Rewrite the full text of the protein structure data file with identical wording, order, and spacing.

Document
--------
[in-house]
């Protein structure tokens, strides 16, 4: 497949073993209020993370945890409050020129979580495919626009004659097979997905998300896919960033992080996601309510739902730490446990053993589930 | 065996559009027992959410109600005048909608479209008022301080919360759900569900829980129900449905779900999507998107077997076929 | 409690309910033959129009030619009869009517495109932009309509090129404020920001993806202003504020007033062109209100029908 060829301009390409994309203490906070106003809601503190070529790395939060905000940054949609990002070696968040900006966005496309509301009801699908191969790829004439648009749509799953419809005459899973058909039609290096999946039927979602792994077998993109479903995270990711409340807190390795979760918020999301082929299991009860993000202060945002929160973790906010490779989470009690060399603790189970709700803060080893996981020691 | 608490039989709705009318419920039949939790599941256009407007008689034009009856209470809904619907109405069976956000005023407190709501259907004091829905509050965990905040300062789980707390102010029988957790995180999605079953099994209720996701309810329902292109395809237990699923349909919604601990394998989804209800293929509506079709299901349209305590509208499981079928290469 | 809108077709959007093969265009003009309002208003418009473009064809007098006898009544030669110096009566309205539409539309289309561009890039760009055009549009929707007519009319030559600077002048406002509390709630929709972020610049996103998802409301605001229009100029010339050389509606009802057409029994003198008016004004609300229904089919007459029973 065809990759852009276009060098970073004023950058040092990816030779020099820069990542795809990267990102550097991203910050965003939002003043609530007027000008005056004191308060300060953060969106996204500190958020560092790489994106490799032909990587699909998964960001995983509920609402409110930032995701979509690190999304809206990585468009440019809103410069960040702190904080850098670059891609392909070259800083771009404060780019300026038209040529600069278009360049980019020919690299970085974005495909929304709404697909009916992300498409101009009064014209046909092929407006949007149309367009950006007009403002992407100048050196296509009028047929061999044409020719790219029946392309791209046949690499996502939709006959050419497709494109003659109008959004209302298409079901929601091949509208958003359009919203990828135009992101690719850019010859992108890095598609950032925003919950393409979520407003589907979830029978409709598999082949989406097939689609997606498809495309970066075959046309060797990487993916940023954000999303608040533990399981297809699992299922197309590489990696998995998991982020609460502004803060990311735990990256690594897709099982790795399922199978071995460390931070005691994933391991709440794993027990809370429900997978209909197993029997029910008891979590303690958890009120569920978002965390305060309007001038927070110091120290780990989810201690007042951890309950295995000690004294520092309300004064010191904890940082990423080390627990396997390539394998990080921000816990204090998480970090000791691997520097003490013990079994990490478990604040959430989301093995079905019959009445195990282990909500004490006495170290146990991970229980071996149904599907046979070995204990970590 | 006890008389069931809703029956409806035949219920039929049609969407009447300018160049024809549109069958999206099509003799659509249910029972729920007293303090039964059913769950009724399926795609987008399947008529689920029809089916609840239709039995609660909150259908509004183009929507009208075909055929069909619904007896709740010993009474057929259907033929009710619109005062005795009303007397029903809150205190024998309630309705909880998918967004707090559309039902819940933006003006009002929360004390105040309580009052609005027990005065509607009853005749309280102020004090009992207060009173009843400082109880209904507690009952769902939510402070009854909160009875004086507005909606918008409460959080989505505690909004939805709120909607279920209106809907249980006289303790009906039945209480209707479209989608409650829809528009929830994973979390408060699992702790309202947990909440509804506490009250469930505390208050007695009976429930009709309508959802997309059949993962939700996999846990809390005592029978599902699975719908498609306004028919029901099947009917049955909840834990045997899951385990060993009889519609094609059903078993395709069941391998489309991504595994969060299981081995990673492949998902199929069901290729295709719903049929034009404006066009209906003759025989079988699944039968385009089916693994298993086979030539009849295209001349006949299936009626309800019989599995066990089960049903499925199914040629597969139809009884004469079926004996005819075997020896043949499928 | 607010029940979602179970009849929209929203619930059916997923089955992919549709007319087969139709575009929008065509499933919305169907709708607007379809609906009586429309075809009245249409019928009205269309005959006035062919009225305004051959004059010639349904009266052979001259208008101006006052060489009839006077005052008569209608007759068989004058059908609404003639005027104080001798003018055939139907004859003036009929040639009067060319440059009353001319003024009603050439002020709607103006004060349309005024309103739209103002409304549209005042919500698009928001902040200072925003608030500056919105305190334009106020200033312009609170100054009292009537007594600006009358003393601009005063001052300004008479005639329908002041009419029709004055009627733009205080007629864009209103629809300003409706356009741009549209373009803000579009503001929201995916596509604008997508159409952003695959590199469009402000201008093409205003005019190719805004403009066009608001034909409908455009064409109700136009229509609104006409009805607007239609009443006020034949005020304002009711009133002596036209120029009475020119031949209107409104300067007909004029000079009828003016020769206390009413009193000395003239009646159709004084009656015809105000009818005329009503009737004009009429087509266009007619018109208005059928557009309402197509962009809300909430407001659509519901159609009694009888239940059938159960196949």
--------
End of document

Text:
[in-house]
């Protein structure tokens, strides 16, 4: 497949073993209020993370945890409050020129979580495919626009004659097979997905998300896919960033992080996601309510739902730490446990053993589930 | 065996559009027992959410109600005048909608479209008022301080919360759900569900829980129900449905779900999507998107077997076929 | 409690309910033959129009030619009869009517495109932009309509090129404020920001993806202003504020007033062109209100029908 060829301009390409994309203490906070106003809601503190070529790395939060905000940054949609990002070696968040900006966005496309509301009801699908191969790829004439648009749509799953419809005459899973058909039609290096999946039927979602792994077998993109479903995270990711409340807190390795979760918020999301082929299991009860993000202060945002929160973790906010490779989470009690060399603790189970709700803060080893996981020691 | 608490039989709705009318419920039949939790599941256009407007008689034009009856209470809904619907109405069976956000005023407190709501259907004091829905509050965990905040300062789980707390102010029988957790995180999605079953099994209720996701309810329902292109395809237990699923349909919604601990394998989804209800293929509506079709299901349209305590509208499981079928290469 | 809108077709959007093969265009003009309002208003418009473009064809007098006898009544030669110096009566309205539409539309289309561009890039760009055009549009929707007519009319030559600077002048406002509390709630929709972020610049996103998802409301605001229009100029010339050389509606009802057409029994003198008016004004609300229904089919007459029973 065809990759852009276009060098970073004023950058040092990816030779020099820069990542795809990267990102550097991203910050965003939002003043609530007027000008005056004191308060300060953060969106996204500190958020560092790489994106490799032909990587699909998964960001995983509920609402409110930032995701979509690190999304809206990585468009440019809103410069960040702190904080850098670059891609392909070259800083771009404060780019300026038209040529600069278009360049980019020919690299970085974005495909929304709404697909009916992300498409101009009064014209046909092929407006949007149309367009950006007009403002992407100048050196296509009028047929061999044409020719790219029946392309791209046949690499996502939709006959050419497709494109003659109008959004209302298409079901929601091949509208958003359009919203990828135009992101690719850019010859992108890095598609950032925003919950393409979520407003589907979830029978409709598999082949989406097939689609997606498809495309970066075959046309060797990487993916940023954000999303608040533990399981297809699992299922197309590489990696998995998991982020609460502004803060990311735990990256690594897709099982790795399922199978071995460390931070005691994933391991709440794993027990809370429900997978209909197993029997029910008891979590303690958890009120569920978002965390305060309007001038927070110091120290780990989810201690007042951890309950295995000690004294520092309300004064010191904890940082990423080390627990396997390539394998990080921000816990204090998480970090000791691997520097003490013990079994990490478990604040959430989301093995079905019959009445195990282990909500004490006495170290146990991970229980071996149904599907046979070995204990970590 | 006890008389069931809703029956409806035949219920039929049609969407009447300018160049024809549109069958999206099509003799659509249910029972729920007293303090039964059913769950009724399926795609987008399947008529689920029809089916609840239709039995609660909150259908509004183009929507009208075909055929069909619904007896709740010993009474057929259907033929009710619109005062005795009303007397029903809150205190024998309630309705909880998918967004707090559309039902819940933006003006009002929360004390105040309580009052609005027990005065509607009853005749309280102020004090009992207060009173009843400082109880209904507690009952769902939510402070009854909160009875004086507005909606918008409460959080989505505690909004939805709120909607279920209106809907249980006289303790009906039945209480209707479209989608409650829809528009929830994973979390408060699992702790309202947990909440509804506490009250469930505390208050007695009976429930009709309508959802997309059949993962939700996999846990809390005592029978599902699975719908498609306004028919029901099947009917049955909840834990045997899951385990060993009889519609094609059903078993395709069941391998489309991504595994969060299981081995990673492949998902199929069901290729295709719903049929034009404006066009209906003759025989079988699944039968385009089916693994298993086979030539009849295209001349006949299936009626309800019989599995066990089960049903499925199914040629597969139809009884004469079926004996005819075997020896043949499928 | 607010029940979602179970009849929209929203619930059916997923089955992919549709007319087969139709575009929008065509499933919305169907709708607007379809609906009586429309075809009245249409019928009205269309005959006035062919009225305004051959004059010639349904009266052979001259208008101006006052060489009839006077005052008569209608007759068989004058059908609404003639005027104080001798003018055939139907004859003036009929040639009067060319440059009353001319003024009603050439002020709607103006004060349309005024309103739209103002409304549209005042919500698009928001902040200072925003608030500056919105305190334009106020200033312009609170100054009292009537007594600006009358003393601009005063001052300004008479005639329908002041009419029709004055009627733009205080007629864009209103629809300003409706356009741009549209373009803000579009503001929201995916596509604008997508159409952003695959590199469009402000201008093409205003005019190719805004403009066009608001034909409908455009064409109700136009229509609104006409009805607007239609009443006020034949005020304002009711009133002596036209120029009475020119031949209107409104300067007909004029000079009828003016020769206390009413009193000395003239009646159709004084009656015809105000009818005329009503009737004009009429087509266009007619018109208005059928557009309402197509962009809300909430407001659509519901159609009694009888239940059938159960196949």